The first authorized biography of Mark Twain and still a standard reference work. While later biographies have superseded Paine because of the wider availability of material and a less-biased point of view, this edition is still the starting point for learning about the life of Samuel L. Clemens.
Ron Powers, Mark Twain: A Life (New York: Free Press, 2005).
In the tradition of the Clemens/Twain dichotomy. The study updates the image of Mark Twain and devotes considerable space to his background and the impact on the development of the literary voice.
Victor A. Doyno, Writing Huck Finn: Mark Twain’s Creative Process (Philadelphia: University of Pennsylvania Press, 1991).
Genetic study of the second half of the manuscript for The Adventures of Huckleberry Finn, tracing both the composition history of the novel and Mark Twain’s
careful editing process. This study is the primary examination of Twain’s precise creation of dialect in the novel and offers insights into the creative mind.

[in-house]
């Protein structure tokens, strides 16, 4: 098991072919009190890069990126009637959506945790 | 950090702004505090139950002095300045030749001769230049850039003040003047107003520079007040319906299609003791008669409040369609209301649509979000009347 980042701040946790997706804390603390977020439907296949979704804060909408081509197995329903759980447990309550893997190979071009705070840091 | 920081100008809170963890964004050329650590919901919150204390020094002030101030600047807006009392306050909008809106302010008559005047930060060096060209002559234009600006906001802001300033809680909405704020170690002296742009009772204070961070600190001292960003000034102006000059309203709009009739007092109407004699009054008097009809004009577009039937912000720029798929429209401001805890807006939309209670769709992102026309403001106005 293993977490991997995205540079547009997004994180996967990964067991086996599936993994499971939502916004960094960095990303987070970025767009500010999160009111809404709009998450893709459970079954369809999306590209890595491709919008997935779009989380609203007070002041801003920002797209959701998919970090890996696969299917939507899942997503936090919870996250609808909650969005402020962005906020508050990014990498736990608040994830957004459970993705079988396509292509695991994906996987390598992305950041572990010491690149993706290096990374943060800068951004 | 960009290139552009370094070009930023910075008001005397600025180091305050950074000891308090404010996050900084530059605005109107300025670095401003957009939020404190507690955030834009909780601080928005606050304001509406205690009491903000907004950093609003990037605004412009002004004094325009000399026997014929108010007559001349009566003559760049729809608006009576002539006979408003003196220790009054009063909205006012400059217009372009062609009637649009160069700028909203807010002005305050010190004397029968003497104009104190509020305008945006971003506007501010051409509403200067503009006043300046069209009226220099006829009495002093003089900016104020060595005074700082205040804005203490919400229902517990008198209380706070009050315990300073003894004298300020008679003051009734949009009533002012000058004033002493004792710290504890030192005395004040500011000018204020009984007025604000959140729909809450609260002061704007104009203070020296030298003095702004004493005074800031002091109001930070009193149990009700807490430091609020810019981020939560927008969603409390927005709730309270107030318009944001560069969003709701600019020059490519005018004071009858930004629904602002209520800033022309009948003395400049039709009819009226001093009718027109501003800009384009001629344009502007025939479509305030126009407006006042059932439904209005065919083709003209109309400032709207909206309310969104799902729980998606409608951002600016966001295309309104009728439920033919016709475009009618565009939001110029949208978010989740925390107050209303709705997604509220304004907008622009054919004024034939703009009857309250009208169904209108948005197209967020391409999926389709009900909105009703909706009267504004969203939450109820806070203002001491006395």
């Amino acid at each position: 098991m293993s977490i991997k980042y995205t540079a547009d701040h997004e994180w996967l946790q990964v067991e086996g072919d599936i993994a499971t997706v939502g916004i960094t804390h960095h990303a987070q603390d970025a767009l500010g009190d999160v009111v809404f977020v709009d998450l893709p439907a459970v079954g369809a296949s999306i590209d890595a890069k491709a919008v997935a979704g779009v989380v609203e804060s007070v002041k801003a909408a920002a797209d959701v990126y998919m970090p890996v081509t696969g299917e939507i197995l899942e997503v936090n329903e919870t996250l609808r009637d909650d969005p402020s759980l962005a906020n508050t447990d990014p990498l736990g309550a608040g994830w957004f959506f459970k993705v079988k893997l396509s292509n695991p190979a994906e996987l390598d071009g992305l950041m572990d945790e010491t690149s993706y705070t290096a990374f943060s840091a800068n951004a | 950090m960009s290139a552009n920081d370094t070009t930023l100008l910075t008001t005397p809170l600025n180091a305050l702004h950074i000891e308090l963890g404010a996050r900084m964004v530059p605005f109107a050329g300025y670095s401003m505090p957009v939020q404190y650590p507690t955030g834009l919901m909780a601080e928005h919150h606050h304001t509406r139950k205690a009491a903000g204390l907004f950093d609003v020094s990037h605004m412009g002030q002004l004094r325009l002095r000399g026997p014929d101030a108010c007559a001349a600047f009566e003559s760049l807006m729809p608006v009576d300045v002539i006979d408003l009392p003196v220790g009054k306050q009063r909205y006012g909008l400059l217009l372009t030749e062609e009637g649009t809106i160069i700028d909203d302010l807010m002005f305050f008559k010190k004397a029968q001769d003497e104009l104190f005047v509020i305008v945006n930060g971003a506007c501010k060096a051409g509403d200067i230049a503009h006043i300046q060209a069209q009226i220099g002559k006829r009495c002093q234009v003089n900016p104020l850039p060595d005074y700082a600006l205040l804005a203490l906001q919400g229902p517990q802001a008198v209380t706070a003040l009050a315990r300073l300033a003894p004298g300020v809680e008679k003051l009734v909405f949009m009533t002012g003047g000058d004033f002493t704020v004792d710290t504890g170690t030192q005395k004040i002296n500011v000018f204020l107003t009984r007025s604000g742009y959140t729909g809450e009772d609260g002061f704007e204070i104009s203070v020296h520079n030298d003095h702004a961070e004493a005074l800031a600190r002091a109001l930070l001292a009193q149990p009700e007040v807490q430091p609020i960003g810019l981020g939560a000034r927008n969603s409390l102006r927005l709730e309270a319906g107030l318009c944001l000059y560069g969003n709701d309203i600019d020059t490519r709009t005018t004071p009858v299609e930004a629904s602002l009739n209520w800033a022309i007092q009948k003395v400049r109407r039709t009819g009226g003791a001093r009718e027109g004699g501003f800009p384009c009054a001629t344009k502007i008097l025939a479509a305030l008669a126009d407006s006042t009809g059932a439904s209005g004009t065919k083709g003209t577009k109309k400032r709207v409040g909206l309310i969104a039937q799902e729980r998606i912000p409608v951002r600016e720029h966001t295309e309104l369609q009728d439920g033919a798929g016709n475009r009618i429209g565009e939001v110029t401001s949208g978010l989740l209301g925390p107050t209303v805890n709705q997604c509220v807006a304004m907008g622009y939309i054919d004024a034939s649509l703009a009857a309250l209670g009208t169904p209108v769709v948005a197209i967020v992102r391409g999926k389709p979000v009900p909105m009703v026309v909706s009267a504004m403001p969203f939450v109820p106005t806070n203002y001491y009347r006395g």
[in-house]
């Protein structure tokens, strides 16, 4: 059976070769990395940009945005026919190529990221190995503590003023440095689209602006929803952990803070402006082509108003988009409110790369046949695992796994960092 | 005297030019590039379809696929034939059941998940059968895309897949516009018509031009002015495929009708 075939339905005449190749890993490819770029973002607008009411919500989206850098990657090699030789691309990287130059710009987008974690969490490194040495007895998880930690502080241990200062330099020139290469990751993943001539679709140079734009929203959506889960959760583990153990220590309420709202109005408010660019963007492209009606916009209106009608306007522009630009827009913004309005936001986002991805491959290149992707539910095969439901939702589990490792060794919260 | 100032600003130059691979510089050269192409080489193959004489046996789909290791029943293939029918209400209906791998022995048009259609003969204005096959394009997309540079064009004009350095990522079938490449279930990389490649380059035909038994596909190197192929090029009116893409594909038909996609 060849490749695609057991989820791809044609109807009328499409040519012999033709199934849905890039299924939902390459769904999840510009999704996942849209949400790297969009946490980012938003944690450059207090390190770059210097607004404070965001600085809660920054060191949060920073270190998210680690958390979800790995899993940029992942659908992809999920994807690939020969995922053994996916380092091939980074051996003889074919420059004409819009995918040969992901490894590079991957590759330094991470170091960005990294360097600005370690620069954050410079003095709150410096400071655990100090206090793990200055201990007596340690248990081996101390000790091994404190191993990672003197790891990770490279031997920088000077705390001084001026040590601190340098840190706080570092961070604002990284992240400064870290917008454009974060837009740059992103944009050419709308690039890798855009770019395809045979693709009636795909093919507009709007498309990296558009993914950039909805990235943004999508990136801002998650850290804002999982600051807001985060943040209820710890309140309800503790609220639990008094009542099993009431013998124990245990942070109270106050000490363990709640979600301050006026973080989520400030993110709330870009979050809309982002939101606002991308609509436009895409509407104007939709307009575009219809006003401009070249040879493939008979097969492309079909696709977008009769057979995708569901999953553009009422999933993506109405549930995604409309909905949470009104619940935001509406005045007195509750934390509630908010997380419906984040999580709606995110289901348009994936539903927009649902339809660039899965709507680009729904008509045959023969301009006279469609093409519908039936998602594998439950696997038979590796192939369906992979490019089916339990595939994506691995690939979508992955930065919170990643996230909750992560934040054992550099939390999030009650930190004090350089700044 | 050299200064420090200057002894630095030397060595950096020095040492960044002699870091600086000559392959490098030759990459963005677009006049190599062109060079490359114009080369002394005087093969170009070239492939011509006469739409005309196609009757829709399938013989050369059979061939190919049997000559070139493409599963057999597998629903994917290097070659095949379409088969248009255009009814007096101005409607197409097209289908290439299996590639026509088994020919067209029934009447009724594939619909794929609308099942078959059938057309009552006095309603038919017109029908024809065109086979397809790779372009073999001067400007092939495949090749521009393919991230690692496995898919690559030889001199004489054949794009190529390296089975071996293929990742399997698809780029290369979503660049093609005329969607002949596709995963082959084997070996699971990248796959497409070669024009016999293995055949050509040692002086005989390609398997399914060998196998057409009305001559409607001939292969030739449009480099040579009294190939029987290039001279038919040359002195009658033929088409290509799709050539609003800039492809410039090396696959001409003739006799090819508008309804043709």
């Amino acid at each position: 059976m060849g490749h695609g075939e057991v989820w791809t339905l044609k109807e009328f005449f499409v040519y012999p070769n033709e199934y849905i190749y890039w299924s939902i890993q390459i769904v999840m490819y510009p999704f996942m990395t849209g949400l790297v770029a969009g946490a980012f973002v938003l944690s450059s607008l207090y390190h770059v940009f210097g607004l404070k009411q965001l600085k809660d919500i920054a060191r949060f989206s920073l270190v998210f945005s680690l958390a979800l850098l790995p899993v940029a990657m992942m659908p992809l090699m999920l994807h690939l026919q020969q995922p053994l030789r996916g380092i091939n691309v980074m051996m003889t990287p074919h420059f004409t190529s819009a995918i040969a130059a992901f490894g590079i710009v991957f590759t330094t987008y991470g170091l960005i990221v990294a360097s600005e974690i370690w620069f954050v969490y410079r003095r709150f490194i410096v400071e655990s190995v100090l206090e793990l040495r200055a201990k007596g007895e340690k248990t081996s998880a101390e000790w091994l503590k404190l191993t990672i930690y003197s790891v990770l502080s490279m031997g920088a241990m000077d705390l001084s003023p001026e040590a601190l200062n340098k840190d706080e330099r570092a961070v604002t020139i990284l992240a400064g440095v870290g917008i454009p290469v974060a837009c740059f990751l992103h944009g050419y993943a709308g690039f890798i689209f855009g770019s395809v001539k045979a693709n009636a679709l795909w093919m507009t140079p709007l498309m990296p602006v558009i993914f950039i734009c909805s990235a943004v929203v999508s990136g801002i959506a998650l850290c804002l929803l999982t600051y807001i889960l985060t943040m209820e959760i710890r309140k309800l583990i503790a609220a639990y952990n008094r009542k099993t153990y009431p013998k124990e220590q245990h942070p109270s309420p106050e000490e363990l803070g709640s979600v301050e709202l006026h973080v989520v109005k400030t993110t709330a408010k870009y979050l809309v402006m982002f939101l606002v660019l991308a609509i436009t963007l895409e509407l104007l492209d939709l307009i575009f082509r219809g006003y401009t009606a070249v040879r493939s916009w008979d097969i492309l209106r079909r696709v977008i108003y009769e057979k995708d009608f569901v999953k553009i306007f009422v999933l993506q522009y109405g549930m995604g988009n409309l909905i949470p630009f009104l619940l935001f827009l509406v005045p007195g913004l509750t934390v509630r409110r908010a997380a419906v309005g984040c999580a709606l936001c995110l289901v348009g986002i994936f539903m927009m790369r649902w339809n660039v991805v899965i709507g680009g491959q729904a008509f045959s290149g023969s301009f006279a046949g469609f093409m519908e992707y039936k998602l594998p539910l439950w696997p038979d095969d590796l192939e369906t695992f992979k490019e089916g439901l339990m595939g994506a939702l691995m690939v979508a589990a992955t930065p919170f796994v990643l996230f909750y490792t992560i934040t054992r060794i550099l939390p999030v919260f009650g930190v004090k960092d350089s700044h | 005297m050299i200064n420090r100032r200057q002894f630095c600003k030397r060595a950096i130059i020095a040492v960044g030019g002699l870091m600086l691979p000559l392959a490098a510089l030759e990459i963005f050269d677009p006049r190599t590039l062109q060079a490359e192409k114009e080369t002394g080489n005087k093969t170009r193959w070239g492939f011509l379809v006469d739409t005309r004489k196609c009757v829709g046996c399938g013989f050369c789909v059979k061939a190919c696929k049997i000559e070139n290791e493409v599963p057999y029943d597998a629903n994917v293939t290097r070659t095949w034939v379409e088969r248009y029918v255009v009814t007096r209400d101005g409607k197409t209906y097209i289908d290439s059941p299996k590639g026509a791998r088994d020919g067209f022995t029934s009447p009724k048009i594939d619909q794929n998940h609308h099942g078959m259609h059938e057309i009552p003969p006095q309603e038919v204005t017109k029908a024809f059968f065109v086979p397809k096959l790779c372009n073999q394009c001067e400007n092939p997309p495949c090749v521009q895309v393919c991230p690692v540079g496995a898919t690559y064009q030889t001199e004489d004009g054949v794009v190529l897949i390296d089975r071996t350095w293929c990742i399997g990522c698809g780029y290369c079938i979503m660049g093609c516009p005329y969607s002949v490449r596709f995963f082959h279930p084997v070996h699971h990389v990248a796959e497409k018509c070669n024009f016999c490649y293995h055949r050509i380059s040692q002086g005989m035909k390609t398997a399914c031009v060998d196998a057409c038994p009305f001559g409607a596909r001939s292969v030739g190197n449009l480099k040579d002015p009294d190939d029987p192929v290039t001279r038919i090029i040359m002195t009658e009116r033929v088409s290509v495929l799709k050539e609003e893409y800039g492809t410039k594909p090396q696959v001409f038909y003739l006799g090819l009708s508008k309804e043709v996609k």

James S. Leonard, Thomas A. Tenney, and Thadious M. Davis, eds., Satire or Evasion? Black Perspectives on Huckleberry Finn (Durham, N.C.: Duke University Press, 1992).
Sixteen essays demonstrating a variety of perspectives and interpretations from African American scholars. The collection explodes the idea of a monolithic approach to the novel and introduces readers to a range of nuanced readings of the novel in relation to issues of race.
Robert Sattelmeyer and J. Donald Crowley, eds., One Hundred Years of Huckleberry Finn: The Boy, His Book, and American Culture (Columbia: University of Missouri Press, 1985).
Twenty-four essays giving a coherent summary of the state of criticism and the approaches to the novel marking its centennial. The contributors examine the novel in terms of the creative imagination, craft, contexts, contemporary concerns, and cultural legacy.
—Michael J. Kiskis